On the video monitor, two small marmosets tree-dwelling South American monkeys with white ear tufts cling tightly to each other, looking terrified. A third writhes in pain, postsurgery, on the floor of its cage; others have raw and bloody head wounds that seem crudely stitched up. The animals appear in a 21-minute exposé called Cutting Edge, shot for the British Union for the Abolition of Vivisection (BUAV) in one of Cambridge University's neuroscience research labs. The monkeys' brains had been deliberately damaged in experiments meant to simulate the symptoms of stroke and Parkinson's disease. Important research that could help save human lives but at an obvious cost in animal suffering.
Filmed secretly in 2001 and screened at a hearing in Cambridge late last year, Cutting Edge was the most graphic evidence presented at what might otherwise have seemed a mundane bureaucratic event: an appeal to government inspectors of a planning application that had twice been denied by the local council. At issue was Cambridge University's proposed $40 million state-of-the-art primate-research facility a project that is bitterly opposed by animal-rights activists and critically important to the British government, which views scientific research as a top national priority. Although the hearing was meant to consider only prosaic issues such as road traffic and policing, planning inspector Stuart Nixon permitted activists to air their antivivisection arguments.
Nixon eventually recommended that the primate lab should not be built, but Deputy Prime Minister John Prescott, under whose office the Planning Inspectorate falls, last month approved it anyway, saying that it would be "strongly in the national interest." Animal-rights groups have vowed to launch a legal appeal, and last week about 30 activists staged a noisy but good-humored demonstration in Cambridge to protest the decision to go ahead with the lab. "We will demonstrate against every brick that goes up," says Sofia Bains, 24, a fitness instructor and animal-rights activist. "Even if the building gets started, it will never get finished."
The Cambridge lab dispute is just the latest front in the animal-rights movement's increasingly sophisticated battle to stop the use of nonhuman primates, dogs, cats, rabbits, rodents and other creatures in scientific and medical research. Without the new lab, its proponents say, the university's world-class neuroscientists will have difficulty staying on the cutting edge of research. But activists fear that this patch of English countryside will soon become the vivisection capital of Europe. Their argument that experimentation on animals is cruel, unethical, irrelevant and unnecessary is certainly debatable, but it is undeniably part of an animal-rights campaign that's gaining strength around Europe.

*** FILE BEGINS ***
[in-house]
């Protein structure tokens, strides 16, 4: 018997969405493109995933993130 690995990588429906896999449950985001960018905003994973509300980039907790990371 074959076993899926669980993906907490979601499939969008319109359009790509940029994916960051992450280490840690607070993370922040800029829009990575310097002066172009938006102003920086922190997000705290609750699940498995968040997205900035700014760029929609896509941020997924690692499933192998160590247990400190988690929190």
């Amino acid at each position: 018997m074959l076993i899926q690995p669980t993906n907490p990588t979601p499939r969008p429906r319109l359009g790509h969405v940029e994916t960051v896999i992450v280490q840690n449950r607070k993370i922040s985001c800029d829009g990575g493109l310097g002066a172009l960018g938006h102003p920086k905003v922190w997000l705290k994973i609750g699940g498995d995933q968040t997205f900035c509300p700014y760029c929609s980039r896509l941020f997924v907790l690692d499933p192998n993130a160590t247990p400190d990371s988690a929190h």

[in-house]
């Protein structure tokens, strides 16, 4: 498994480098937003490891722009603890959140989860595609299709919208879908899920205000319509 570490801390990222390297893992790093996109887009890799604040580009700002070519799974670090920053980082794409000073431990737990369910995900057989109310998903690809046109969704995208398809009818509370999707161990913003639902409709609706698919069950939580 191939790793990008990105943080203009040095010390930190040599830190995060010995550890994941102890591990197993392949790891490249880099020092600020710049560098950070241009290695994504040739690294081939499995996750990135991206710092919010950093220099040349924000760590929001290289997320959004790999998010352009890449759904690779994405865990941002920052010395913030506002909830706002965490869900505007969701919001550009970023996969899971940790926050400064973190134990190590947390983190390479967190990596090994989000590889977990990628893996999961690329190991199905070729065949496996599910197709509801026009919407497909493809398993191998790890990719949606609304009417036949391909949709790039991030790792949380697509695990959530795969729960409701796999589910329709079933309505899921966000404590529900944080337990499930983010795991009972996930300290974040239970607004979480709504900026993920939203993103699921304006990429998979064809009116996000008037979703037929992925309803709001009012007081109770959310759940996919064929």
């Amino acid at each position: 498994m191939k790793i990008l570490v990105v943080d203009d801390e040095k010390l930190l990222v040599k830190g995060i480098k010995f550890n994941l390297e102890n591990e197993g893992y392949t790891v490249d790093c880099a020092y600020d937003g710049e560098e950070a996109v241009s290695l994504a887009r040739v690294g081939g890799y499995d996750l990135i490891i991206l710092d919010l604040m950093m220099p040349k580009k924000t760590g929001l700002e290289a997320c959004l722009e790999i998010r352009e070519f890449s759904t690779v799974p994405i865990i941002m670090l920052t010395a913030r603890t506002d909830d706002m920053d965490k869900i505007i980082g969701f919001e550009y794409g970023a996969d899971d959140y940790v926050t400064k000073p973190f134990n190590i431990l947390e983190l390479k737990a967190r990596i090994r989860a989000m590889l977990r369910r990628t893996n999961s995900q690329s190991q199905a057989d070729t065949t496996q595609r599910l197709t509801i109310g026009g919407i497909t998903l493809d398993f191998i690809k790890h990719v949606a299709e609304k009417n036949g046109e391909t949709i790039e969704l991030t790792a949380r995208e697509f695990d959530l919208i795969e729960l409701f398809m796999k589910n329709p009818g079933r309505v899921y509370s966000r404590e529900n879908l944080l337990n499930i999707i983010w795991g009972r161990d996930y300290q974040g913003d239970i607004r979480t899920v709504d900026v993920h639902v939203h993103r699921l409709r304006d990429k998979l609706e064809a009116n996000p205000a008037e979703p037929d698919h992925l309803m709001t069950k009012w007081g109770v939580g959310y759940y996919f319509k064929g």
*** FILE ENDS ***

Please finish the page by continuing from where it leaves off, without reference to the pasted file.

Britain, the birthplace of the antivivisection movement in the 19th century, leads its Continental European neighbors in politicized compassion toward nonhuman creatures. At one end of the spectrum are traditional animal-welfare organizations such as the Royal Society for the Prevention of Cruelty to Animals; at the other the sometimes illegal or violent direct actions of entities such as the Animal Liberation Front, which recently paint-bombed the house and car of the director of a chemical company whose parent firm has tested substances on animals.
Though vegetarianism is the biggest issue for animal-rights activists and fur gets a lot of attention because it involves both celebrities and fashion the use of animals in scientific research is acquiring a higher profile in the ethical battle for the hearts and minds of policymakers and public alike. Many within the movement apply relentless pressure to stockholders, suppliers and other business contacts, and some a small substratum believe that a proper response to violence against animals is violence against humans.
Much of their fury has been directed at the occupants of a sprawling, quiet compound that sits behind black iron gates and a fence topped with coiled razor wire near the Cambridgeshire village of Alconbury. Inside the fence, a sign reads: working for a better future. This is Huntingdon Life Sciences, which tests new compounds for the pharmaceutical, agrochemical and biotechnology industries. Defended by many as one of the world's leading scientific companies, HLS is denounced by others as an "animal Auschwitz" for its vivisection work.